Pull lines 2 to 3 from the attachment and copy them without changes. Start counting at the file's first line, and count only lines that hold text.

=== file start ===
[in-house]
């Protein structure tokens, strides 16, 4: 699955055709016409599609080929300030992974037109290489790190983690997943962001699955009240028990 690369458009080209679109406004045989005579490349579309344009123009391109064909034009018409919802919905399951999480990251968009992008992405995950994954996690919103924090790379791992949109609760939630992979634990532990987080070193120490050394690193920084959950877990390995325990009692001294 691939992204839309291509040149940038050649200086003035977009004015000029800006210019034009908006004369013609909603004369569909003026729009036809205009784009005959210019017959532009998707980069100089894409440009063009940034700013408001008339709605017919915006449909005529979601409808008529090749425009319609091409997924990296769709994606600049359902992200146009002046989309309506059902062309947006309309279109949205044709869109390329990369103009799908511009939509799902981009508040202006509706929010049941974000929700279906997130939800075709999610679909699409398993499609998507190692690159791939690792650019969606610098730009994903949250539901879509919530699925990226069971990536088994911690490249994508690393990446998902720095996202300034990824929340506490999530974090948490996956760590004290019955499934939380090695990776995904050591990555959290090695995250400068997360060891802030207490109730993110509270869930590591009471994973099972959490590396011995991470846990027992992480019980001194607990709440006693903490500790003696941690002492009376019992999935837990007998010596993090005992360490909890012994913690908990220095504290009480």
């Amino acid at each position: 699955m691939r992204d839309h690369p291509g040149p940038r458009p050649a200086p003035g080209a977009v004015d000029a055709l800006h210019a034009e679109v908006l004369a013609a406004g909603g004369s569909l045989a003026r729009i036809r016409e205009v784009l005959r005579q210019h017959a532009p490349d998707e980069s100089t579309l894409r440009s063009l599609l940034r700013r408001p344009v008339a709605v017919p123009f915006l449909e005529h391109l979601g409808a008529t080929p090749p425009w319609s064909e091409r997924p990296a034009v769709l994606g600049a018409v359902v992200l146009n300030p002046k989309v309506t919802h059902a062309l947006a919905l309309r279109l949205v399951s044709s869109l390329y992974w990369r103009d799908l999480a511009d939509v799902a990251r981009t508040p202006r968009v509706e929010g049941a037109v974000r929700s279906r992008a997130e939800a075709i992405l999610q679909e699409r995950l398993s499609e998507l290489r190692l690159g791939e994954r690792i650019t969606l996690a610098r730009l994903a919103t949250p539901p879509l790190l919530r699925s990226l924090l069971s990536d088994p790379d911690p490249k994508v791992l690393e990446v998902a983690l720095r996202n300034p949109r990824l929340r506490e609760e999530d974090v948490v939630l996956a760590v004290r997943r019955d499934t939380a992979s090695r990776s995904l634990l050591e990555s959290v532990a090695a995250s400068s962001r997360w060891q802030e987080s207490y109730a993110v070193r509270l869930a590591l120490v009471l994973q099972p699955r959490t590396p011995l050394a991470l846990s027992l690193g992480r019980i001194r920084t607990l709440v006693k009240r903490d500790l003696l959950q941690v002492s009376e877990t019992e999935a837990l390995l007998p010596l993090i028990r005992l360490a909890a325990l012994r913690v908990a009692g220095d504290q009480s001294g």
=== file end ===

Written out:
């Protein structure tokens, strides 16, 4: 699955055709016409599609080929300030992974037109290489790190983690997943962001699955009240028990 690369458009080209679109406004045989005579490349579309344009123009391109064909034009018409919802919905399951999480990251968009992008992405995950994954996690919103924090790379791992949109609760939630992979634990532990987080070193120490050394690193920084959950877990390995325990009692001294 691939992204839309291509040149940038050649200086003035977009004015000029800006210019034009908006004369013609909603004369569909003026729009036809205009784009005959210019017959532009998707980069100089894409440009063009940034700013408001008339709605017919915006449909005529979601409808008529090749425009319609091409997924990296769709994606600049359902992200146009002046989309309506059902062309947006309309279109949205044709869109390329990369103009799908511009939509799902981009508040202006509706929010049941974000929700279906997130939800075709999610679909699409398993499609998507190692690159791939690792650019969606610098730009994903949250539901879509919530699925990226069971990536088994911690490249994508690393990446998902720095996202300034990824929340506490999530974090948490996956760590004290019955499934939380090695990776995904050591990555959290090695995250400068997360060891802030207490109730993110509270869930590591009471994973099972959490590396011995991470846990027992992480019980001194607990709440006693903490500790003696941690002492009376019992999935837990007998010596993090005992360490909890012994913690908990220095504290009480």
């Amino acid at each position: 699955m691939r992204d839309h690369p291509g040149p940038r458009p050649a200086p003035g080209a977009v004015d000029a055709l800006h210019a034009e679109v908006l004369a013609a406004g909603g004369s569909l045989a003026r729009i036809r016409e205009v784009l005959r005579q210019h017959a532009p490349d998707e980069s100089t579309l894409r440009s063009l599609l940034r700013r408001p344009v008339a709605v017919p123009f915006l449909e005529h391109l979601g409808a008529t080929p090749p425009w319609s064909e091409r997924p990296a034009v769709l994606g600049a018409v359902v992200l146009n300030p002046k989309v309506t919802h059902a062309l947006a919905l309309r279109l949205v399951s044709s869109l390329y992974w990369r103009d799908l999480a511009d939509v799902a990251r981009t508040p202006r968009v509706e929010g049941a037109v974000r929700s279906r992008a997130e939800a075709i992405l999610q679909e699409r995950l398993s499609e998507l290489r190692l690159g791939e994954r690792i650019t969606l996690a610098r730009l994903a919103t949250p539901p879509l790190l919530r699925s990226l924090l069971s990536d088994p790379d911690p490249k994508v791992l690393e990446v998902a983690l720095r996202n300034p949109r990824l929340r506490e609760e999530d974090v948490v939630l996956a760590v004290r997943r019955d499934t939380a992979s090695r990776s995904l634990l050591e990555s959290v532990a090695a995250s400068s962001r997360w060891q802030e987080s207490y109730a993110v070193r509270l869930a590591l120490v009471l994973q099972p699955r959490t590396p011995l050394a991470l846990s027992l690193g992480r019980i001194r920084t607990l709440v006693k009240r903490d500790l003696l959950q941690v002492s009376e877990t019992e999935a837990l390995l007998p010596l993090i028990r005992l360490a909890a325990l012994r913690v908990a009692g220095d504290q009480s001294g």